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New child sex abuse lawsuit filed against notorious serial predator priest
He abused at least 50 kids in two countries and worked in North Dakota
A new child sex abuse and cover up lawsuit involving a notorious predator priest who once worked in Langdon North Dakota has been filed in Rhode Island.
The now deceased cleric molested at least 50 victims including at least eight kids in the Providence Diocese. It's unclear whether he assaulted any North Dakota children.
In the 1960s, Fr. Brendan Smyth, a native of Ireland, repeatedly molested young Jeff Thomas, a second grader at Our Lady of Mercy Catholic Church in East Greenwich, RI. Thomas, who now lives in Massachusetts, repressed the memories of the crimes until just last year.
The lawsuit was filed and discussed Monday, June 16, at a sidewalk news conference outside the Providence County Superior Court in Providence RI.
Church records show that from 1979 to 1982, Symth was assigned to St. Alphonsus Catholic Church in Langdon. He may have also worked at churches in Park River and Ellendale. While in North Dakota, he was known as Fr. John Smythe.
The Providence Diocese admits having received eight complaints about Smyth, according to spokesperson. The Boston Globe reports that police believe he molested hundreds of boys and girls both in Ireland and in the U.S. Evidence suggests he also molested kids in Italy and Wales.
In 1987, outrage over Smyth's case led to the toppling of the Irish government, which delayed turning him over to civil authorities and gave deceitful explanations for its actions.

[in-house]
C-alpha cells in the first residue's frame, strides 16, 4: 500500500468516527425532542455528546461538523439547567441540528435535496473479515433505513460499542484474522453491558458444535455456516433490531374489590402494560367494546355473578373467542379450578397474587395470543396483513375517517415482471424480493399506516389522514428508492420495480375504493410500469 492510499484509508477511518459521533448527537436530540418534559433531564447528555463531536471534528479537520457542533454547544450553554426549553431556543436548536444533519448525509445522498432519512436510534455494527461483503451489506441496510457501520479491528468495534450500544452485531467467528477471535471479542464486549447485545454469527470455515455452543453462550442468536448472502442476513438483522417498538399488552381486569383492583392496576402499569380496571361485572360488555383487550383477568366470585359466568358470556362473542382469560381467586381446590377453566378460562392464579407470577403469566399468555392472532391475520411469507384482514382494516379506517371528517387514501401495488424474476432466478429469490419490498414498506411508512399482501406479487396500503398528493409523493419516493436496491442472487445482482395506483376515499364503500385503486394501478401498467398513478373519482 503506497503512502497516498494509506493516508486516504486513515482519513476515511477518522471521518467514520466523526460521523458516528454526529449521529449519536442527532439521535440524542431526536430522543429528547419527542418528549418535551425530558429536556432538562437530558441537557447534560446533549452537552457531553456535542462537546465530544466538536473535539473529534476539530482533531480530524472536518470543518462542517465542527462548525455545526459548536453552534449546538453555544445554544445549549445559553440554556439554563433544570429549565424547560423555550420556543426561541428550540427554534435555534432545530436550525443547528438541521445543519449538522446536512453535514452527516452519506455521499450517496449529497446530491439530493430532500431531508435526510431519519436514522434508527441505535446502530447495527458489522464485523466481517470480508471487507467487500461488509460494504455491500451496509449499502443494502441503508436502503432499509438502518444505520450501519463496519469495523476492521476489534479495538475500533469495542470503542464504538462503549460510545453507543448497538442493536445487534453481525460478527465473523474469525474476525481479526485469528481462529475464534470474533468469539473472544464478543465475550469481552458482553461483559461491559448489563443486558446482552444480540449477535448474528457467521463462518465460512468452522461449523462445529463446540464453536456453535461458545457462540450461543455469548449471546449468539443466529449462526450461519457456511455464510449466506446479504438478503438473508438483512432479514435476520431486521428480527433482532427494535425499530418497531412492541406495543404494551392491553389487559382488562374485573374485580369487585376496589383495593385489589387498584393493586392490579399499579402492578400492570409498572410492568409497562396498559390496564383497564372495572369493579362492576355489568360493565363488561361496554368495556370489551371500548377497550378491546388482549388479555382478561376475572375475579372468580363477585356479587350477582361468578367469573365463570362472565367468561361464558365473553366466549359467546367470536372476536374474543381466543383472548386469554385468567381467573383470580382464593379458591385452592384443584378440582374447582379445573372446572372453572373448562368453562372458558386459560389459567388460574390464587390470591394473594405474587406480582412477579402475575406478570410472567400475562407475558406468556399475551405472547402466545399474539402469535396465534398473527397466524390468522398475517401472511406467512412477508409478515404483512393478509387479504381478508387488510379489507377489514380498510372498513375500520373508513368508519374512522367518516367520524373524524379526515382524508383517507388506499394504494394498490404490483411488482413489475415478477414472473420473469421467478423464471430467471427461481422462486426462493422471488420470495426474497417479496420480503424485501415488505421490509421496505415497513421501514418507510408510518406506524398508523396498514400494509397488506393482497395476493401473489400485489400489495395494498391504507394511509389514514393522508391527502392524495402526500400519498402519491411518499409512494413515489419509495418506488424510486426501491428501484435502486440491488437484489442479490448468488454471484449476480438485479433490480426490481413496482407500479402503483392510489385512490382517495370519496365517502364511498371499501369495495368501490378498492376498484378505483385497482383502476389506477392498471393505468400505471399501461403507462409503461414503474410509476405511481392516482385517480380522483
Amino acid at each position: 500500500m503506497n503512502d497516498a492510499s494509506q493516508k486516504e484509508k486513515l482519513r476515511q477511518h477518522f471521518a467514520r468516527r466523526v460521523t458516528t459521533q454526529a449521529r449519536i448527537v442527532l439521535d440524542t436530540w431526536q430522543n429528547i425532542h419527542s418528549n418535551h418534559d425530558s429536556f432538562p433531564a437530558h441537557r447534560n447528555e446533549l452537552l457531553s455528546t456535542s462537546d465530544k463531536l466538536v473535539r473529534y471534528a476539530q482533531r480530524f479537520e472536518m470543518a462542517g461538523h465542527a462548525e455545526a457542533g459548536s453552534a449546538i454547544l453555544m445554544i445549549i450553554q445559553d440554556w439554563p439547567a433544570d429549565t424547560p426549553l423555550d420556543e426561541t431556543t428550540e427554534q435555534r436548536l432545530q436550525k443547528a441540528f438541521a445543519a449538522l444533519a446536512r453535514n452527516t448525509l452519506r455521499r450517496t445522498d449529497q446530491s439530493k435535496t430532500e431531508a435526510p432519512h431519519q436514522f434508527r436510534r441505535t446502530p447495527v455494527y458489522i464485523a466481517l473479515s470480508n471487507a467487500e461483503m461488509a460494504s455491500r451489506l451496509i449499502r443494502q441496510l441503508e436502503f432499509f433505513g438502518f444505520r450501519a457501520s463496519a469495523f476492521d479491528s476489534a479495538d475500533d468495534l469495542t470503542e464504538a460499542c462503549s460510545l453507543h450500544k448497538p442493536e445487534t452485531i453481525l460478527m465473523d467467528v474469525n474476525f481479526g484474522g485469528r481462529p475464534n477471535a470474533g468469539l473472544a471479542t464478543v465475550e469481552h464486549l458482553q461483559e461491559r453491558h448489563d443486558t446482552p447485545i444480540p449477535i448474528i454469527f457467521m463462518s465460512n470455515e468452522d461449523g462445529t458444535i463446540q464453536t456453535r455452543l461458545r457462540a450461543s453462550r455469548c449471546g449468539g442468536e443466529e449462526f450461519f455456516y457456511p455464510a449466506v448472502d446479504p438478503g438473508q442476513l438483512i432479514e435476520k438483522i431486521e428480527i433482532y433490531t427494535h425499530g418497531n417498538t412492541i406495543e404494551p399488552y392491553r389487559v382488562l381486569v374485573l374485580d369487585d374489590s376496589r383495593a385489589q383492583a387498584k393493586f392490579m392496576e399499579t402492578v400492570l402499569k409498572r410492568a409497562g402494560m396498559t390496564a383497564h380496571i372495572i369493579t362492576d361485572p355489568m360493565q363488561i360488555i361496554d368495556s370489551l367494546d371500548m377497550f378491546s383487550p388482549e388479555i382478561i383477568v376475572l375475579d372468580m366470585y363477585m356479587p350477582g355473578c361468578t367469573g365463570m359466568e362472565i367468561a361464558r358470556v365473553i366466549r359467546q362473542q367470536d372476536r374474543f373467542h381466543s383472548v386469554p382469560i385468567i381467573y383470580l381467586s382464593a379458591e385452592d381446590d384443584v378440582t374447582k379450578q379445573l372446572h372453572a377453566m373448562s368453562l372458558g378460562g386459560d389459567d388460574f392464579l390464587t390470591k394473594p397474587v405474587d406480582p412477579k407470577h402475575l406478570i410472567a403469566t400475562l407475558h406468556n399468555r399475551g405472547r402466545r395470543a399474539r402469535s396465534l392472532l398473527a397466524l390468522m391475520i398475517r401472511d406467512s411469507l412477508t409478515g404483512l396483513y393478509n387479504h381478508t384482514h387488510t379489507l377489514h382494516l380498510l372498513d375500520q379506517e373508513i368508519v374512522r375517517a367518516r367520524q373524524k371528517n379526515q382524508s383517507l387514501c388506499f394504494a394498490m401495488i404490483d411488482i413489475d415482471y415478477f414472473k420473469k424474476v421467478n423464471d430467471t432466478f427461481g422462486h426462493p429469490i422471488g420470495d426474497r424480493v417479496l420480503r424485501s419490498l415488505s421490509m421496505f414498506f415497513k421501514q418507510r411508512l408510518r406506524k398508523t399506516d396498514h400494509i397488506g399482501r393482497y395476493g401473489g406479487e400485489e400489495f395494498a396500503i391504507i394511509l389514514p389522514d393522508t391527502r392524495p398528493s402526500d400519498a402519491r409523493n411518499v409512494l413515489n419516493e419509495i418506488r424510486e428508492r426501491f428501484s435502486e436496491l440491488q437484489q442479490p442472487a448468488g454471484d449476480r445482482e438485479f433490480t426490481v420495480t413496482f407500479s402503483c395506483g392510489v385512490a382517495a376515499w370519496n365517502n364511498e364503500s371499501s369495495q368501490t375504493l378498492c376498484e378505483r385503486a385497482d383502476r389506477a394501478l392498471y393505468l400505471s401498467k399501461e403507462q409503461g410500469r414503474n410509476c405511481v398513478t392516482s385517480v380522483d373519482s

In 1995, Smyth was sentenced to 4 years in jail in Ireland on 17 counts of assaulting 5 girls and 4 boys between 1964-1988. In 1997, he was sentenced to 12 years for abusing 20 boys and girls. He died in prison in August, 1997. Smyth belonged to a religious order called the Norbertines.
Smyth was ordained in 1951 but his attraction to children first surfaced in 1945. According to the new lawsuit, in 1968, a Providence priest (Fr. Bruno Mulvilhill) reported Smyth's crimes to the Providence bishop. Smyth was hospitalized because of his abusive actions but neither the Providence Diocese nor the Norbertines alerted parishioners or the police.
Leaders of a support group called SNAP, the Survivors Network of those Abused by Priests, are urging anyone who saw, suspected or suffered crimes by Smyth – or other clerics - to come forward and contact independent professionals, whether police, therapists or support groups
"It's the same old pattern: church officials keep secret the horrific crimes of a child molesting cleric, quietly move him and refuse to call police or warn the public or the parishioners," said David Clohessy of St. Louis, SNAP National Director. "This on-going inexcusable secrecy is one of the main reasons thousands of priests, bishops, nuns, and seminarians have molested tens of thousands of innocent children and vulnerable adults."
"Adults molested as kids can get better," Clohessy stresses.
"Victims often begin to heal when they break their silence and get help," said Clohessy. "Suffering alone in shame, silence and self-blame is a recipe for disaster. Slowly and almost imperceptibly, deep wounds get worse over time, especially if one tries to carry that burden all alone."
Copies of the new lawsuit are available from the St. Paul-based attorney Jeff Anderson, who represents Thomas. He has handled hundreds of cases by men and women who have been victimized by clergy.
Here are links to recent news coverage of last week's lawsuit:
Survivors Network of those Abused by Priests